pne: A picture of a plush toy, halfway between a duck and a platypus, with a green body and a yellow bill and feet. (Default)

Marek has been waking up at two o’clock in the morning for a while now, and since Stella wants to get him to sleep through the night, she tried to feed him at ten in the evening and wouldn’t feed him until at least four o’clock—so he’d often stay awake for an hour or so until he’d finally fall back asleep.

The other day, Stella said she thought that might be because of a growth spurt; she remembered from when Amy was small that whenever she had a developmental burst, that was preceded by a time of exceptional crankiness, though she’d only recognise such phases in retrospect when she saw the development.

What Marek can do now is turn around from his back onto his side: he’ll grab hold of his feet and then roll over onto his side. If you help him, he can also turn all the way around onto his tummy, but he can’t (yet) do it all the way by himself.


In related news, I try to use some sign language with Marek, and I’ve decided to use basically ASL for that. I got a trial membership at Signing Savvy and use the videos there to learn.

And Amy has taken to that like a fish to water; she’s really good at remembering signs I’ve showed her, even some time ago, and I’ve seen her use the occasional sign to me or to him, too. She seems to treat it as a game, but I still find it interesting.

I imagine she must have inherited my talent for languages.


For a project in kindergarten, all children were supposed to take some pictures: of their home, their favourite food, their family, that sort of thing. So Amy did, too, and they turned out surprisingly well considering that that was the first time she had held a camera in her hands.

pne: A picture of a plush toy, halfway between a duck and a platypus, with a green body and a yellow bill and feet. (Default)

Many years ago, I took a beginners’ course in German Sign Language at the Volkshochschule. (I dropped out after, I think, two semesters, because I was a bit frustrated with the pace of the course.)

Our instructor was deaf, but he could speak well and he could lip-read well, so we communicated with him by speaking.

Except for one smart-aleck show-off who would simply mouthe her words at him; he could understand her because when you’re lip-reading, you don’t care whether the vocal cords are vibrating or not, but everyone else was rather annoyed. (Hearing an exchange along the lines of “…” - “Yes, you’re right” isn’t very helpful to anyone else!).

pne: Dots representing "pne" in Braille. (brl)

I wonder how many native speakers of a sign language learn a second sign language. At a hunch, I’d imagine that fewer do than those who use a vocal language, if only because foreign languages are compulsory in many schools I know (which all use speech for instruction) but I don’t know whether the same is true for schools taught through the medium of sign language.

I also wonder what the situation is for readers of Braille: how many of them learn the Braille system of a foreign language. Here, I can much more easily imagine such a person learning a foreign (vocal) language at school, but I don’t know whether they would get taught the Brailly system used by native speakers of that language.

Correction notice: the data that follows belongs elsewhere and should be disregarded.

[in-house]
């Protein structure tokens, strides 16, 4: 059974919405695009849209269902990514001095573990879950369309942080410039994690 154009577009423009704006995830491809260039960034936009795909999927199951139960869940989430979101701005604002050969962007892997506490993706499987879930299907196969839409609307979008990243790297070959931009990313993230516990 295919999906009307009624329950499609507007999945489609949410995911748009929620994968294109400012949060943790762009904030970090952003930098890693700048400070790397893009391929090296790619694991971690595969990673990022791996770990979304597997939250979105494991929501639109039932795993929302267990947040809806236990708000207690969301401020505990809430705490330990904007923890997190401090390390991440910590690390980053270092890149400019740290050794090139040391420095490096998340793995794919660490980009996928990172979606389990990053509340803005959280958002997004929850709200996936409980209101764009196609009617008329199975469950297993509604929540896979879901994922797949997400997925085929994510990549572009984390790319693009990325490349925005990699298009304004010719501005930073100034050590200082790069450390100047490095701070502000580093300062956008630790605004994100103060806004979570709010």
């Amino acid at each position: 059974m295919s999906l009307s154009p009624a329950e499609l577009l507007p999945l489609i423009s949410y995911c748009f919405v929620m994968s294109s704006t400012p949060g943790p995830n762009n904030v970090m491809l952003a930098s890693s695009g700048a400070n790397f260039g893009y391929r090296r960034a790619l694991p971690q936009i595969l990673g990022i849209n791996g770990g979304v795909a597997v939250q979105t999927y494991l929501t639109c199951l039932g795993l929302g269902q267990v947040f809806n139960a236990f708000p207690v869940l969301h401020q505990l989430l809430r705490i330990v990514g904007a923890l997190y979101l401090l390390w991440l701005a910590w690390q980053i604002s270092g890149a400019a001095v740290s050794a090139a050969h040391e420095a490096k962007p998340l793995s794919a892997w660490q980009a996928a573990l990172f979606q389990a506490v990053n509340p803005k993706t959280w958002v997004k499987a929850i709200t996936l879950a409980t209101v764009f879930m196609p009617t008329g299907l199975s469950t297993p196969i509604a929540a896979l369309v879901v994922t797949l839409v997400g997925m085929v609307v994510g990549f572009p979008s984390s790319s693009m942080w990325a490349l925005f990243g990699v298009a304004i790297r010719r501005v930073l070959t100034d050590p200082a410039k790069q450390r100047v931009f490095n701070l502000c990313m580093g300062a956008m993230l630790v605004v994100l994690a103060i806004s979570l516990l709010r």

For example, would a German person learning English at school use German Braille to represent it, English Grade 1 Braille (which, I think, differs mostly only in a couple of punctuation marks from German basic Braille), or would they learn “proper” Grade 2 Braille (which, of course, has all sorts of different abbreviation rules compared to German contracted Braille)?

pne: A picture of a plush toy, halfway between a duck and a platypus, with a green body and a yellow bill and feet. (Default)

I've kind of decided to try to learn some basic ASL signs to use with babysign, since one of Stella's day-care children is 4 months and the other is 2 and just starting to speak... and since I'll be speaking English to both of them, ASL kind of makes more sense than DGS, especially since I won't be signing in complete sentences to them anyway (I expect) so it doesn't matter so much if I don't have a proper handle on the grammar. (Though that's a weak justification; based on what I speak to them, BSL would be even more appropriate, if anything. But ASL seems to have the best available Internet resources.)

So far, I've found SigningSavvy as a sign dictionary.

Amy can already recognise a few signs (at least eat, drink, cat, baby) I showed her.

I think I need a signing userpic; perhaps me fingerspelling my name or something. And I wonder whether to use "duck" as a namesign based on my Martin userpic, which I use nearly everywhere one can upload one's own avatar. (He's my Gravatar, for example, and I think also my Facebook profile picture.)

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pne: A picture of a plush toy, halfway between a duck and a platypus, with a green body and a yellow bill and feet. (Default)
Philip Newton

June 2015

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